Sunday, May 18, 2014

Access is Not Enough - Closing the Digital Divide

If you can't tell, I'm double-dipping here. I've been writing papers and responses for my grad school classes, and I'm just not having enough time to work on the blog as well. So I thought ya'll might like to take a peak at what I've been working on for school...

Current research states that if you want to be able to speak a second langue fluently you need to be exposed to it as a child. We often talk about basic computer skills as a language, describing ourselves as computer literate or illiterate. This suggests that in order to be fluent in the language of computers, we need to be exposed to be exposed to them as children. But now that most school-aged children are being exposed to computers, why aren’t we all equally successful? 
Because the Digital Divide is no longer about the ‘haves’ vs. the ‘have-nots’. Most children have access to a computer at school, but there is a world of difference between a school that can give each of its students a personal laptop and a school that has a lab with maybe 10 old desktops for a student body of 500+. This new Divide runs on socioeconomic lines. 
“Socioeconomic status for many individuals ultimately determines what type of technology (if any) they will have access to and, just as importantly, how often they get to use it” (Morrone, Witt 2013). Being in a classroom with a computer is no longer enough to make our students competitive. They need to not only have the computer, but to know how to use it, and how to use it well. Libraries can make a difference here, but I believe that the real solution to this gap will have to be provided by the schools. 
Speaking from my own experience, I believe that I greatly benefited from having access (both at school and at home) to a personal laptop. The high school that I attended was one of the first in the area to provide its students with access to laptops, able to be checked-out and used for both academic and personal pursuits. These laptops helped me to be more inter-active with my studies, and built the foundations of research skills that served me well in college. I went to a private school, and I know that the public schools in the area (though very good) did not have this program.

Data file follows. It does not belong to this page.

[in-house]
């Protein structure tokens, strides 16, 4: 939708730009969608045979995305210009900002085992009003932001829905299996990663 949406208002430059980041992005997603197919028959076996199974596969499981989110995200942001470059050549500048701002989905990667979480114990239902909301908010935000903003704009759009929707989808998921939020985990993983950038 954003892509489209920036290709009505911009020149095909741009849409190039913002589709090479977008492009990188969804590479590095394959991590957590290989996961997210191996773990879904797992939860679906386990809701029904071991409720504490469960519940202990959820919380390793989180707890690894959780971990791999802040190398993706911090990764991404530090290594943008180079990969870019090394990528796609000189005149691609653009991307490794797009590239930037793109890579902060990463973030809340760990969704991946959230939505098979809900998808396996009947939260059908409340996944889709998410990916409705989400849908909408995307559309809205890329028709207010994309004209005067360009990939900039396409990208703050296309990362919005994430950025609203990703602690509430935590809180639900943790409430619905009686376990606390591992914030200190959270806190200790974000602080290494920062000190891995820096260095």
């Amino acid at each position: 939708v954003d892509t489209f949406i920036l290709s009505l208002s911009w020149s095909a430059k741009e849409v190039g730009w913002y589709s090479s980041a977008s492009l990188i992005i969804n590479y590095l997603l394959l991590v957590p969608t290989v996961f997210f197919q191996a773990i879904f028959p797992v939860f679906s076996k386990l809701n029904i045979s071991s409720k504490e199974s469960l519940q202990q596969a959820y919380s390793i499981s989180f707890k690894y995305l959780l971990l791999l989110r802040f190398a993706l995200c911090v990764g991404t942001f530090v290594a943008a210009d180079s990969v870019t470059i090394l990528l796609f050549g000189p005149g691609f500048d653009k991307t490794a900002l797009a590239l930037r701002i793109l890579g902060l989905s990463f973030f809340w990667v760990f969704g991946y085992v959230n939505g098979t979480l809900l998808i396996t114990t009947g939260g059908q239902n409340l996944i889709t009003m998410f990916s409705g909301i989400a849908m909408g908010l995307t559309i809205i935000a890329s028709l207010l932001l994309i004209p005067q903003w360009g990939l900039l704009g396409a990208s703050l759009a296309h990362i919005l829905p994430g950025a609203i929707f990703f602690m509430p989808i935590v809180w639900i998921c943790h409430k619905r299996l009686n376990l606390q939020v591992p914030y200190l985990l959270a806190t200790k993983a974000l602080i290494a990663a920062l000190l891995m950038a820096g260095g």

Libraries can do and have done a lot to decrease the gap between the old ‘haves’ and ‘have-nots’, but often lack the resources to do more than simply provide access to the internet. In his article in the Public Library Quarterly, Bo Kinney tells us that “…provision of Internet access alone is only one part of bridging the divide, which is a function of broader social and technological inequities” (Kinney, 2010). The Divide, like so many in others in our country, can only be closed by education. 
This education has to come from schools, and at an early age. In their research into the Ohio school system, Lawrence Wood and Aimee Howley discovered that students attending schools in poor urban or rural areas had much less access to computers than students from wealthier school districts. Moreover, they also had older software and slower Internet speeds (Wood, Howley 2012). This needs to change. 
We can tell ourselves that we’re doing everything we can for our children, trying to give them a leg-up by providing them with access to a computer. But access alone is no longer enough. Just because you put a set of encyclopedias in your child’s bedroom doesn’t mean that they are able to access the information contained in them. Our children need to be taught how to use the latest technologies to further their educations and succeed in life. 
All students deserve this chance, and the only way to make that happen is to ensure that children from all socioeconomic have access to the same current technology, and are taught the same important skills. We’re working on one of those, let’s work on the other.

Kinney, B. The Internet, Public Libraries, and the Digital Divide. Public Library Quarterly, 29, 104-161. Retrieved May 12, 2014, from
Morrone, M., & Witt, S. Digital Inclusion, Learning, and Access at the Public Library. Urban Library Journal, 19. Retrieved 5-17-14, from
Wood, L., & Howley, A. Dividing at an early age: the hidden digital divide in Ohio elementary schools.    Learning, Media and Technology, 37, 37-41. Retrieved May 12, 2014, from

Friday, May 9, 2014